Chapter # 3 Paragraph # 3 Study # 3
Thesis: The "promises" were made to Abraham and his Seed. (Chart)
Introduction: Under all of the details of Paul's arguments in Galatians stands one issue: the Promise, as a conceptual unit that identifies what the future holds for those who "believe". In our latest study, we put our focus upon the fact that human beings universally recognize that "ratified covenants" have, as their "bottom line" the intent to "settle" certain relational issues at the beginning so that everything that comes later can be addressed on the basis of what was initially agreed upon by those involved in the covenant.
In that study we did acknowledge that men are persistent in contradicting their own recognition of this universal approach to the issues of on-going dealings with others by attempting to either "renegotiate" or "judicially challenge" the initial agreement, but the point is made: men know, and will be held accountable to, the fact that the entire point of a "covenant" is to make it possible to go forward with a minimum of chaos in the developments. That men often renege on the commitments they made is beside this point. The God of no renegotiation or adulteration of His covenant commitments operates out of omniscient wisdom and whatever He has committed Himself to will be how things eventually play out.
Therefore, this evening we are going to look into what Paul called "the promises" that were spoken to Abraham. To what did He commit Himself in respect to Abraham and his Seed?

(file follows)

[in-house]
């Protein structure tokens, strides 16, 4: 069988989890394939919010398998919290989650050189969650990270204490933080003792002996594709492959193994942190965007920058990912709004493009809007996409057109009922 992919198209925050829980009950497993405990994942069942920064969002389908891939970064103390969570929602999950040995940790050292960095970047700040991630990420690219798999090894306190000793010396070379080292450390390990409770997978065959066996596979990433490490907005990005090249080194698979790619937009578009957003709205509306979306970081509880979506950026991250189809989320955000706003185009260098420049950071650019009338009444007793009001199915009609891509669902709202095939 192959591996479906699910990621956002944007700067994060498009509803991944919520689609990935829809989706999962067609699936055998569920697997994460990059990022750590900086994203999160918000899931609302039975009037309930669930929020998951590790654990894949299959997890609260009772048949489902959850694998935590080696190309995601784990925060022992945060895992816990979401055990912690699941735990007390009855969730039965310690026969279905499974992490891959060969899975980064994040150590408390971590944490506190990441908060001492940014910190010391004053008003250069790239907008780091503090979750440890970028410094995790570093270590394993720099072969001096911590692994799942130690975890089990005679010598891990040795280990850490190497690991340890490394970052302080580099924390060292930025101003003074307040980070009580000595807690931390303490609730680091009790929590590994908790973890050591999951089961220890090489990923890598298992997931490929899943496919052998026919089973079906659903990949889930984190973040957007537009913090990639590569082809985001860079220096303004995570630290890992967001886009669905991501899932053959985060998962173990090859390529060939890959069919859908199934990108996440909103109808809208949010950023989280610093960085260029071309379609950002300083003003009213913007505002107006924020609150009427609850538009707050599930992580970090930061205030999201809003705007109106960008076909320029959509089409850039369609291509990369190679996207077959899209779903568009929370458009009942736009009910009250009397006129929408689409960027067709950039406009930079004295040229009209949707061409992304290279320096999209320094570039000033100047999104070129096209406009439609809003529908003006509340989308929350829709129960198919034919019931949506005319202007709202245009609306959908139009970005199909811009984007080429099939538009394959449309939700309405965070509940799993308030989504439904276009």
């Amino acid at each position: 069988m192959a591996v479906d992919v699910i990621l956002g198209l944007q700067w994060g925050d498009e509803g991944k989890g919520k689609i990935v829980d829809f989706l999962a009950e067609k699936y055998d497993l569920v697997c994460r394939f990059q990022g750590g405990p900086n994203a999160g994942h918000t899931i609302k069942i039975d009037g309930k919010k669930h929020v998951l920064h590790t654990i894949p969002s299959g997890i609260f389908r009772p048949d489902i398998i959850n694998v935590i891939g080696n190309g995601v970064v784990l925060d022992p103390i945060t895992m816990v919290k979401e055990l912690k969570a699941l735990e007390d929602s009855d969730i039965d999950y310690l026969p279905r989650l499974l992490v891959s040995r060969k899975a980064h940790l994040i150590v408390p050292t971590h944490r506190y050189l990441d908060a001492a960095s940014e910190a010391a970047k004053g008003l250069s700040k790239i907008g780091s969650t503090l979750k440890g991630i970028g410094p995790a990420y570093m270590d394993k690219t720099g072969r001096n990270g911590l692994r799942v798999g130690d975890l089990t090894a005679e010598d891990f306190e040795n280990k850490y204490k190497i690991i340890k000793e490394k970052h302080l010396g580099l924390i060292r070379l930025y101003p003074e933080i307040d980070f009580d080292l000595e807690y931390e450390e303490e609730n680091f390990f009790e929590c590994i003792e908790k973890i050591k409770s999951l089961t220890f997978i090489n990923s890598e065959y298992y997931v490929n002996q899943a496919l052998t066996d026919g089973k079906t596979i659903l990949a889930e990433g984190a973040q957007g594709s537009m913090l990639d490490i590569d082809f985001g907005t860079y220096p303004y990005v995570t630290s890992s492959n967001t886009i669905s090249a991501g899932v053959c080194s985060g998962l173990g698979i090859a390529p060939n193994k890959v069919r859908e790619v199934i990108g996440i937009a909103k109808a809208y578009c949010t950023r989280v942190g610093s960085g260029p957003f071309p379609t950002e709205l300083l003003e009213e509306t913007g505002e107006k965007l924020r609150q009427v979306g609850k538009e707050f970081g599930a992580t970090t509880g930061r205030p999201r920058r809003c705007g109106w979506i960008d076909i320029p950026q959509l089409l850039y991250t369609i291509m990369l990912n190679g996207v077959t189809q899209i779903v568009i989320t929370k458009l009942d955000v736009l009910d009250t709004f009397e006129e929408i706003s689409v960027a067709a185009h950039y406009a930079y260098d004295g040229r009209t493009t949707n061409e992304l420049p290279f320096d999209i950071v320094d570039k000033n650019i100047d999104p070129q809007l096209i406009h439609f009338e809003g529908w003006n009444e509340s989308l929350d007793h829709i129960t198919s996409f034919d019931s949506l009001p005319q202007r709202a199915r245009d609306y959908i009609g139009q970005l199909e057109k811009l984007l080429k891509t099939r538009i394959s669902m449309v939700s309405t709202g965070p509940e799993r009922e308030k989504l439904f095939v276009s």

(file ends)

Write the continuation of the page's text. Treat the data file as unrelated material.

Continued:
March 18, 2012
- I. The "Promise" Versus the "Promises".
- A. In general, 1 John 2:25 provides a very large umbrella, under which multiple issues abide.
- 1. In harmony with that umbrella is Paul's teaching in Galatians 3:14 that "the" blessing of Abraham had a kind of "bottom line" in "the promise of the Spirit".
- a. This "bottom line" seems to be focused upon God's divine methodology (how He is going to produce the effectual elements of the "blessing").
- b. Additionally, Galatians 3:18 alters the terminology of "the blessing" to "the inheritance", but the key issue remains the question of how God intends to bring "it" (blessing/inheritance) into the actual experience of those who "believe".
- 2. Paul maintains this harmony with the umbrella in Ephesians 1:13-14 wherein he says that "the Holy Spirit of the Promise" is "the earnest of our inheritance".
- B. Specifically, in Galatians, Paul uses the word translated "promise" in nine texts, seven of which are "singular" (a point not to be taken lightly in view of our text and its focus upon the fact that the numerical value of a word is a key point -- seeds/seed).
- 1. The point of the plural: the umbrella, to be effective and to be understood, has multiple, individual elements which are also "promises".
- 2. Paul depends on us to understand this by referring to "the promise of the Spirit" in 3:14 and "the promise [of] ... the inheritance" in 3:17-18 as subsumed elements of our grasp of the overall issue -- the promise of Eternal Life.
- II. The Promises.
- A. Our grasp must begin with Genesis 12:1-3 wherein we find five specific "promises", three of which are specifically "life" issues and two of which are "extent" issues.
- B. Our grasp of the "three life promises" must include the realization of the greater context.
- 1. In Genesis 2:7 we have a three-fold development in God's creation of man.
- 2. In Genesis 3:6 we have a three-fold basis for the success of "temptation".
- 3. In 1 John 2:16 we have John summarizing "all that is in the world" in an inescapable parallelism to the Genesis 3:6 text.
- 4. The book of James, in dealing with the question of "how" to deal with "temptation", develops three major arenas wherein temptation must be faced and handled (the lust of the eyes, the pride of life, and the lust of the flesh).
- 5. The confession of Gary Binder...
- C. In the light of the greater biblical context, the promises of Genesis 12:1-3 take on a very special significance.
- 1. The demands made in this text are in exact harmony with the Genesis 3 temptation.
- 2. The promises made are direct confrontations of the "fears" that the demands create.